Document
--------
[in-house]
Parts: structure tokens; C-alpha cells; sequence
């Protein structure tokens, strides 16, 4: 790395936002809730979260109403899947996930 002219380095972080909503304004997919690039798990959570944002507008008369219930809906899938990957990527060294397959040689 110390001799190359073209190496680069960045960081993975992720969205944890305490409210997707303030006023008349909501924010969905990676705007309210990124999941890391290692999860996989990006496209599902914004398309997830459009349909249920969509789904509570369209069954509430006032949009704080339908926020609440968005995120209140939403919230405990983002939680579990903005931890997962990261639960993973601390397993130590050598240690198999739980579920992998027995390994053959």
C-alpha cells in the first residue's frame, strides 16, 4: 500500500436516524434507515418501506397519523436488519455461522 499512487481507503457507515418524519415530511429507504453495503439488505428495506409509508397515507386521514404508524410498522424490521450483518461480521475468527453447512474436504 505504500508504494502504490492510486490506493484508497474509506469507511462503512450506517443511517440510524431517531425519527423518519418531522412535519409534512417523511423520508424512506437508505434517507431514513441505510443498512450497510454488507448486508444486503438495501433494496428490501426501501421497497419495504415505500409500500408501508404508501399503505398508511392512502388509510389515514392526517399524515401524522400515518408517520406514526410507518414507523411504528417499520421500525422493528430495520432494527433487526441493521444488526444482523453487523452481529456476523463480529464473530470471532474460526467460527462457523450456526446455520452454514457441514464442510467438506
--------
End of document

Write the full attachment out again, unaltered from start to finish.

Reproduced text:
[in-house]
Parts: structure tokens; C-alpha cells; sequence
């Protein structure tokens, strides 16, 4: 790395936002809730979260109403899947996930 002219380095972080909503304004997919690039798990959570944002507008008369219930809906899938990957990527060294397959040689 110390001799190359073209190496680069960045960081993975992720969205944890305490409210997707303030006023008349909501924010969905990676705007309210990124999941890391290692999860996989990006496209599902914004398309997830459009349909249920969509789904509570369209069954509430006032949009704080339908926020609440968005995120209140939403919230405990983002939680579990903005931890997962990261639960993973601390397993130590050598240690198999739980579920992998027995390994053959």
C-alpha cells in the first residue's frame, strides 16, 4: 500500500436516524434507515418501506397519523436488519455461522 499512487481507503457507515418524519415530511429507504453495503439488505428495506409509508397515507386521514404508524410498522424490521450483518461480521475468527453447512474436504 505504500508504494502504490492510486490506493484508497474509506469507511462503512450506517443511517440510524431517531425519527423518519418531522412535519409534512417523511423520508424512506437508505434517507431514513441505510443498512450497510454488507448486508444486503438495501433494496428490501426501501421497497419495504415505500409500500408501508404508501399503505398508511392512502388509510389515514392526517399524515401524522400515518408517520406514526410507518414507523411504528417499520421500525422493528430495520432494527433487526441493521444488526444482523453487523452481529456476523463480529464473530470471532474460526467460527462457523450456526446455520452454514457441514464442510467438506